|Molecular Vision 2002;
Received 26 August 2001 | Accepted 11 January 2002 | Published 25 January 2002
Evaluation of lectin staining in the diagnosis of fungal keratitis in an experimental rabbit model
M. Lourdes García,
J. M. Herreras, E. Dios, P. Argüeso,
IOBA, Instituto de Oftalmobiología Aplicada, Universidad de Valladolid, Spain
Correspondence to: J. M. Herreras, IOBA, Facultad de Medicina, C/Ramón y Cajal, Valladolid, 47005, Spain; email: firstname.lastname@example.org
Purpose: To assess the sensitivity, specificity, and reliability of peroxidase labeled lectin staining in the diagnosis of fungal keratitis in an experimental rabbit model.
Methods: Fungal keratitis by Candida albicans, Aspergillus fumigatus, and Fusarium solani was induced in rabbits. WGA-peroxidase staining of 660 corneal sections was performed. Fungal staining was evaluated independently by two observers. The test sensitivity, specificity, and reliability indexes were calculated.
Results: The sensitivity of the lectin staining test for Candida albicans was 100% (95% CI: 93.51-100.00), and specificity was 100% (95% CI: 93.51-100.00). The sensitivity of the test for Aspergillus fumigatus was 96.36% (95% CI: 86.46-99.35), and specificity was 100% (95% CI: 93.51-100.00). The sensitivity of the test for Fusarium solani was 96.36% (95% CI: 86.46-99.35) and specificity was 96.15% (95% CI: 85.74-99.31). There was also a high degree of test-retest and inter-rater concordance for all three fungi tested. The test-retest k reliability indexes were 0.9455, 0.9636, and 0.8879, for Candida albicans, Aspergillus fumigatus, and Fusarium solani, respectively. The inter-rater k reliability indexes were 0.9636, 0.9818, and 0.9252, for Candida albicans, Aspergillus fumigatus, and Fusarium solani, respectively.
Conclusions: WGA-peroxidase staining is a very sensitive, specific, and reliable test for the identification of fungi in an experimental rabbit model of fungal keratitis.
Fungal keratitis is an uncommon, but potentially serious ophthalmic infection . Frequently, the indolent nature and lack of pathognomonic clinical signs associated with these infections may delay diagnosis and initiation of appropriate therapy, possibly resulting in perforation and loss of the eye.
Corneal scrapings and cultures are frequently negative in diagnosing fungal keratitis, given the typically deep location of the microorganisms in the corneal stroma . Furthermore, cultures require a minimum of 48 to 72 h, and days to weeks in some cases. Definitive diagnosis frequently requires a corneal biopsy, obtaining a deep piece of tissue and histopathologic staining to detect the fungi . The most commonly used staining techniques to visualize fungi are Gomori methenamine silver and periodic acid-Schiff (PAS) [1,2]. These techniques are not absolutely specific for fungi. Methenamine silver staining can be very time consuming, taking up to three hours.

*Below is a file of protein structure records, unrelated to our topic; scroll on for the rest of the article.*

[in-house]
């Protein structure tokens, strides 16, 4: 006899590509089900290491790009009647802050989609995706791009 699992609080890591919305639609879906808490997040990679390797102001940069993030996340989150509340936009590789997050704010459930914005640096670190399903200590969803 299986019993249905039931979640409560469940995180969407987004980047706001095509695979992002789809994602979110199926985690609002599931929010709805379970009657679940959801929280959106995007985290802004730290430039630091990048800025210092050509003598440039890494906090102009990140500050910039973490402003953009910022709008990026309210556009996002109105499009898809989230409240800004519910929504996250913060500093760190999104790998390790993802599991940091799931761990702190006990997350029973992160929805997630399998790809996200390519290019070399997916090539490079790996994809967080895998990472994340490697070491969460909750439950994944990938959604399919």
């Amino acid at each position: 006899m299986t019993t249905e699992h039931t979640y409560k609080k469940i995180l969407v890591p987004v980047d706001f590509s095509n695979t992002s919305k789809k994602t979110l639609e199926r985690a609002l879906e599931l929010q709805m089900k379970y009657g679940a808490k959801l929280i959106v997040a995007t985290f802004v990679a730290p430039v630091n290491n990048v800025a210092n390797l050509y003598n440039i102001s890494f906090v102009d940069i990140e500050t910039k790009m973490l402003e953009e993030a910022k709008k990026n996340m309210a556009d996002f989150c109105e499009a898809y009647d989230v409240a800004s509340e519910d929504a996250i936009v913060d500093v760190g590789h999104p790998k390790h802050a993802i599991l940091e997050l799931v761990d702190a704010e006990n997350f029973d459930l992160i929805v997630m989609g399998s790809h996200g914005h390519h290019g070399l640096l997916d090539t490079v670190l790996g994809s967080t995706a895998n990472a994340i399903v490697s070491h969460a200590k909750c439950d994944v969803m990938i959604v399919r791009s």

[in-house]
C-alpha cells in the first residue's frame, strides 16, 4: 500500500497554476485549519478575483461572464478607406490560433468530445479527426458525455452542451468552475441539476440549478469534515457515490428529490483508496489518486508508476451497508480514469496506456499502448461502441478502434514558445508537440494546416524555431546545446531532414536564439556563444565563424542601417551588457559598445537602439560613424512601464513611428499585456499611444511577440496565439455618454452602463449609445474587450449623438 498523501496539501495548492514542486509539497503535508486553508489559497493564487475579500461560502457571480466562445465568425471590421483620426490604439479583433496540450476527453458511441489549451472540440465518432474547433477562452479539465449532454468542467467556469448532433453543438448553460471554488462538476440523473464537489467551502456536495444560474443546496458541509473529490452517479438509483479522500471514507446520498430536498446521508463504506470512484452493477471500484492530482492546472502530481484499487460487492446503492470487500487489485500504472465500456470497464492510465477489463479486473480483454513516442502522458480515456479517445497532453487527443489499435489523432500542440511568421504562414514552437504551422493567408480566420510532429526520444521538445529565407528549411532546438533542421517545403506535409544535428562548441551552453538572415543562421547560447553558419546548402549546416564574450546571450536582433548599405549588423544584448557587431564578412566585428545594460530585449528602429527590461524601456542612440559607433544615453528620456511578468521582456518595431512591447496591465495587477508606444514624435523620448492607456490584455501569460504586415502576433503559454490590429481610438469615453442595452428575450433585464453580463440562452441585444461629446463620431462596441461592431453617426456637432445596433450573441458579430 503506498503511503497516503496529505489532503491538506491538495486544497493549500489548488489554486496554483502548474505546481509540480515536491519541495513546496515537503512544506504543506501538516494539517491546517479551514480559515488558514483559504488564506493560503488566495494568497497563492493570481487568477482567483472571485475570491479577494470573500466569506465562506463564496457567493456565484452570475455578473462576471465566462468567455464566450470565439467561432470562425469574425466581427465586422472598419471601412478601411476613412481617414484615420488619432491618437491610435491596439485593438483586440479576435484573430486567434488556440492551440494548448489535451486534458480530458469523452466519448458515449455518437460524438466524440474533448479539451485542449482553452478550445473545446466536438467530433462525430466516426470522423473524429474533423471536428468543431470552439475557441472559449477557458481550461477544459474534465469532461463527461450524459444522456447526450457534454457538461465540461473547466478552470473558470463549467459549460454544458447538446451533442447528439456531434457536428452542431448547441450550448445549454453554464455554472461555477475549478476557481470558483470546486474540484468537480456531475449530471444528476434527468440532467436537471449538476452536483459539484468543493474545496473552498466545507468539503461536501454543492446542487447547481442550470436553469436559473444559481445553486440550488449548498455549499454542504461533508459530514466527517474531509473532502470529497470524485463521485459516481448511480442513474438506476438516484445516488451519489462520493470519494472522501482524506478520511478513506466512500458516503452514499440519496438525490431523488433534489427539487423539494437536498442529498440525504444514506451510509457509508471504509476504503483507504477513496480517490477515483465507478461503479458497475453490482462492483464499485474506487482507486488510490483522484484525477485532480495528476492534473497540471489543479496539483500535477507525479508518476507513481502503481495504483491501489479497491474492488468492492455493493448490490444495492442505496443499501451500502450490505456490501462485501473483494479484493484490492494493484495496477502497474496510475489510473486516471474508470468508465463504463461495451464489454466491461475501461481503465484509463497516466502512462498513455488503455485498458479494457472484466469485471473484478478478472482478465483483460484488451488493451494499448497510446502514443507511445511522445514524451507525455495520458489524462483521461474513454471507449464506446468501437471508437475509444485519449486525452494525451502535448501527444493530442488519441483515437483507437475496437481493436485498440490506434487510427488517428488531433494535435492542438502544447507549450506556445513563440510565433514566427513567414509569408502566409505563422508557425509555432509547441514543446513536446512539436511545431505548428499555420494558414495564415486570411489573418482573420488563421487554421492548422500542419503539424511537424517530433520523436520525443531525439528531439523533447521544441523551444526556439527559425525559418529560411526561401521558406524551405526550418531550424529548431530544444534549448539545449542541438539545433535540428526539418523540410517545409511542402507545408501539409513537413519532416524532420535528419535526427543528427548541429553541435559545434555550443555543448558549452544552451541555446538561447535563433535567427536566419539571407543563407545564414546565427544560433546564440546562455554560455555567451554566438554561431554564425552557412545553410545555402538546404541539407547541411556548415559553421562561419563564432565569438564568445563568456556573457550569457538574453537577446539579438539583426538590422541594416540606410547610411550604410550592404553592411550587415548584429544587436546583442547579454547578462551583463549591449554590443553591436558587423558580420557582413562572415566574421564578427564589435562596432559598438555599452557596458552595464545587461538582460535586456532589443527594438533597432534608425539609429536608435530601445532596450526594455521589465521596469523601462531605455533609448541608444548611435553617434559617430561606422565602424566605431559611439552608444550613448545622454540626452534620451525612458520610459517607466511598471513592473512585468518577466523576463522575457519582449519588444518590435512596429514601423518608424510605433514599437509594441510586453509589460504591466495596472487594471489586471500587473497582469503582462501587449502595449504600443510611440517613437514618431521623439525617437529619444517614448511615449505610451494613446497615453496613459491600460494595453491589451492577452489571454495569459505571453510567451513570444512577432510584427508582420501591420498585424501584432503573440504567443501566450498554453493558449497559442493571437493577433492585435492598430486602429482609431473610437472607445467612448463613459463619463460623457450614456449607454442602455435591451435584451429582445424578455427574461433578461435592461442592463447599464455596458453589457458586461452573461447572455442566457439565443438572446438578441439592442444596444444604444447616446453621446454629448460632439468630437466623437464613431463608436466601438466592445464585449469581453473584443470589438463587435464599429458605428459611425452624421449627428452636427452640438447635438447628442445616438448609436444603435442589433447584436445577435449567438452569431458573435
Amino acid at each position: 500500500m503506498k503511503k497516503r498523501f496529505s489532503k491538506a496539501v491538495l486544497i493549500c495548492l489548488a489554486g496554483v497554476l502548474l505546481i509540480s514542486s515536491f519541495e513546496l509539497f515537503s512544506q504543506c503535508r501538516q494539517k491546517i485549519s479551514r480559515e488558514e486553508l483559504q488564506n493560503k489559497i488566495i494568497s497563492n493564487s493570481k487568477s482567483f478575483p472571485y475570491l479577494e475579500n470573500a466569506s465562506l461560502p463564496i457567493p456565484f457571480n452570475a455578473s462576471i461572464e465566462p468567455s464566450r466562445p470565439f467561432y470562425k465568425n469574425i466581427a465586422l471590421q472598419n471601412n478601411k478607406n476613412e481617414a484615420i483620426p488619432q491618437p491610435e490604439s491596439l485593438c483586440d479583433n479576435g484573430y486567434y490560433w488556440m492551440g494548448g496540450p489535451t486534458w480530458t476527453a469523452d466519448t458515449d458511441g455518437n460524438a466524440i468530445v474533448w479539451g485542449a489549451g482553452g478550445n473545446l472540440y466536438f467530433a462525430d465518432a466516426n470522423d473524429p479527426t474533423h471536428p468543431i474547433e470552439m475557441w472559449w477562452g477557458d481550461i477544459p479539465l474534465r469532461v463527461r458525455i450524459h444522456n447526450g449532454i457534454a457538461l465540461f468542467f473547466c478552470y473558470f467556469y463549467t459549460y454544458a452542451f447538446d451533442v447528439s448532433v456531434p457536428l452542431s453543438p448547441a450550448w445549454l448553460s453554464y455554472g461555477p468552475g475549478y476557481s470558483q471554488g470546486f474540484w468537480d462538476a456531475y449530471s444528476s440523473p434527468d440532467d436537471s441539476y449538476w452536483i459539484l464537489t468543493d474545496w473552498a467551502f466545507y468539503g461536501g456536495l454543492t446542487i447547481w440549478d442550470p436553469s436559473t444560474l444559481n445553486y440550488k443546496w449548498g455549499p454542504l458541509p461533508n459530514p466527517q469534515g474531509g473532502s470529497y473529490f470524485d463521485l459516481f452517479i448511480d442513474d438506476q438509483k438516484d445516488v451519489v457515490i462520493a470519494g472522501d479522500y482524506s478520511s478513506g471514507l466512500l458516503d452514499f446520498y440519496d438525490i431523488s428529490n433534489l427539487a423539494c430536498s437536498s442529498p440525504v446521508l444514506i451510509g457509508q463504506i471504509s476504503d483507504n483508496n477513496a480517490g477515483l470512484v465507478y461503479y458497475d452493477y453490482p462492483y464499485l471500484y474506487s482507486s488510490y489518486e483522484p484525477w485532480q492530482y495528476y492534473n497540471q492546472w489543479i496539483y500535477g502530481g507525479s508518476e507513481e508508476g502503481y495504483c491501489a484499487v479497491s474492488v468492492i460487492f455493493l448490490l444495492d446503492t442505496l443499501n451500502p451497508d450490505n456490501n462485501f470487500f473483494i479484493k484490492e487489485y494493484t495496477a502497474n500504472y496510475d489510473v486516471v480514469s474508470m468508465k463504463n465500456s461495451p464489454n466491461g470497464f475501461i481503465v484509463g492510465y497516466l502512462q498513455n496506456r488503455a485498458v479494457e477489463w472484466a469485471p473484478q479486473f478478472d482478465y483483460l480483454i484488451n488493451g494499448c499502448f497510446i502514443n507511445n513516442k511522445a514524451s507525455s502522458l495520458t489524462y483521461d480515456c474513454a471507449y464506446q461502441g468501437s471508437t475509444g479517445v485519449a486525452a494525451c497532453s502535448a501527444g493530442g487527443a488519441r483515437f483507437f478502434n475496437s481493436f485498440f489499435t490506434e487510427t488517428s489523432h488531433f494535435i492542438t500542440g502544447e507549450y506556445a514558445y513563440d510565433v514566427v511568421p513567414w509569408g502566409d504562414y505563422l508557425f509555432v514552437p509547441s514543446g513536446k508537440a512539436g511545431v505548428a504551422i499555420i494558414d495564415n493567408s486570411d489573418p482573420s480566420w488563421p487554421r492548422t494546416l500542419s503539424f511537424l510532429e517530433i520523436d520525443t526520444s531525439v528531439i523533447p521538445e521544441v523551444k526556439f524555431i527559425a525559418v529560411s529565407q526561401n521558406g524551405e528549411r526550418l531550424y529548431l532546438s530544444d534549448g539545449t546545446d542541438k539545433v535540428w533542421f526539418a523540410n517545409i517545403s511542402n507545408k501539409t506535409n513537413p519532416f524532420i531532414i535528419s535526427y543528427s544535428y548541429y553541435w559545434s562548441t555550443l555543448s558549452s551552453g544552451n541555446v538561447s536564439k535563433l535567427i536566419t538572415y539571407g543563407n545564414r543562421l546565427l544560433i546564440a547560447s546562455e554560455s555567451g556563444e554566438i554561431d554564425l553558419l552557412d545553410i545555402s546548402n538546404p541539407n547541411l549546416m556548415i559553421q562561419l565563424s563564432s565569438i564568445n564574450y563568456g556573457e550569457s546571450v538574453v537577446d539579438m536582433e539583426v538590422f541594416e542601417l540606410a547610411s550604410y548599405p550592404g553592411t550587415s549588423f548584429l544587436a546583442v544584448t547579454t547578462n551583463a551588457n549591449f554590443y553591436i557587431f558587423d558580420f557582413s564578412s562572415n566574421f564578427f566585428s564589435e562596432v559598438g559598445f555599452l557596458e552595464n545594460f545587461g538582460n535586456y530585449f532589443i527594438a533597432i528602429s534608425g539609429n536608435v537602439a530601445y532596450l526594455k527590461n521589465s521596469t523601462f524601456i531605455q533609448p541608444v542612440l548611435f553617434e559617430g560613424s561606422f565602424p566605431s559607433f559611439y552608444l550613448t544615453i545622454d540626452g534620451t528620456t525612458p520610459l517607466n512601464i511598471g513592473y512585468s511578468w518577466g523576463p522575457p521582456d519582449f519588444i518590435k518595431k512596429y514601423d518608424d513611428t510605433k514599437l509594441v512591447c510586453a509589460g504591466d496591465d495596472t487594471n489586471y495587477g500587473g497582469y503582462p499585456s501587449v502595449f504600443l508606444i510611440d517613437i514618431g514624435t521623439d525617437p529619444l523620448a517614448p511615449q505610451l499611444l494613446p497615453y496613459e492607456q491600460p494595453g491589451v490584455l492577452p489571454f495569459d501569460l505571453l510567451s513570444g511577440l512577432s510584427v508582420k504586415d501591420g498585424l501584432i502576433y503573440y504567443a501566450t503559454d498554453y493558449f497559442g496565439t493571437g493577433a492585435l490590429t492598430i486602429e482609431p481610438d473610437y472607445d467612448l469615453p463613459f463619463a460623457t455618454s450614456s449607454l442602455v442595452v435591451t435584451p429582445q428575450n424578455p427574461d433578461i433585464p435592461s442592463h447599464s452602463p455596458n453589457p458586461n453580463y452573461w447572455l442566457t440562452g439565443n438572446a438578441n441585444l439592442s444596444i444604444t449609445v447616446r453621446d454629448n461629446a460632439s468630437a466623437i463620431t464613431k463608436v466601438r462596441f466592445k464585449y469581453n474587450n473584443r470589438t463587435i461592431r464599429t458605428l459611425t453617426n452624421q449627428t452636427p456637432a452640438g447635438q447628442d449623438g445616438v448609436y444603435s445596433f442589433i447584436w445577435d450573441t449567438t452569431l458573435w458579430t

Lectins are proteins that bind specifically to carbohydrate groups, especially oligosaccharides and polysaccharides. Most lectins have more than one binding site, allowing their use in agglutination studies. The availability of a number of lectins with different carbohydrate specificities makes these proteins a useful tool in biochemistry, immunology and cellular biology.
There have been several studies on the biochemical composition of human [4-8] and animal [9,10] corneas using lectins, and significantly different results have been reported. Also several authors have published studies on fungal staining for the diagnosis of fungal keratitis using fluorescence conjugated lectins on a few specimens, also reporting differences in staining pattern for some fungi [11-14]. These differences have been explained based on variations in lectin concentrations and in fixation techniques. Lectins are very sensitive to small variations in tissue epitopes and the affinity of the lectin for its binding sugars in a tissue is also affected by surrounding carbohydrates.
Previous studies have utilized fluorescent labeled lectins  in the identification of microorganisms in a few specimens from corneal infections. We used peroxidase labeled lectins to provide rapid visualization of the three most common fungal pathogens in human keratitis  and we assessed the specificity and sensitivity of this test in an experimental model of fungal keratitis in the rabbit.
Fungal keratitis was induced in pigmented rabbits (Oryctolagus cuniculus). The most common pathogens responsible for fungal keratitis in patients were used: Aspergillus fumigatus, Candida albicans, and Fusarium solani. The inoculation procedure used was adapted from the method described by Ishibashi . Prior to inoculation, rabbits underwent general anesthesia with intramuscular ketamine (0.85 mg/kg) and xylacaine (0.15 ml/kg). Ringer's lactate (0.2 ml) was injected intrastromally using a 29 gauge needle to create a cavity in the corneal stroma, and subsequently, a second needle was used to inject 0.2 ml of a suspension containing the fungus into the cavity. Only one type of fungus was inoculated in each eye. Triamcinolone (10 mg) was injected subconjunctivally at the time of inoculation. Microorganisms were provided by the Microbiology Department of Hospital Clinico de Valladolid. Candida albicans specimens were type 14053 ATCC (American Type Culture Collection). Aspergillus fumigatus and Fusarium solani were isolated from human samples and cultured in Sabouraud dextrose agar at 37 °C.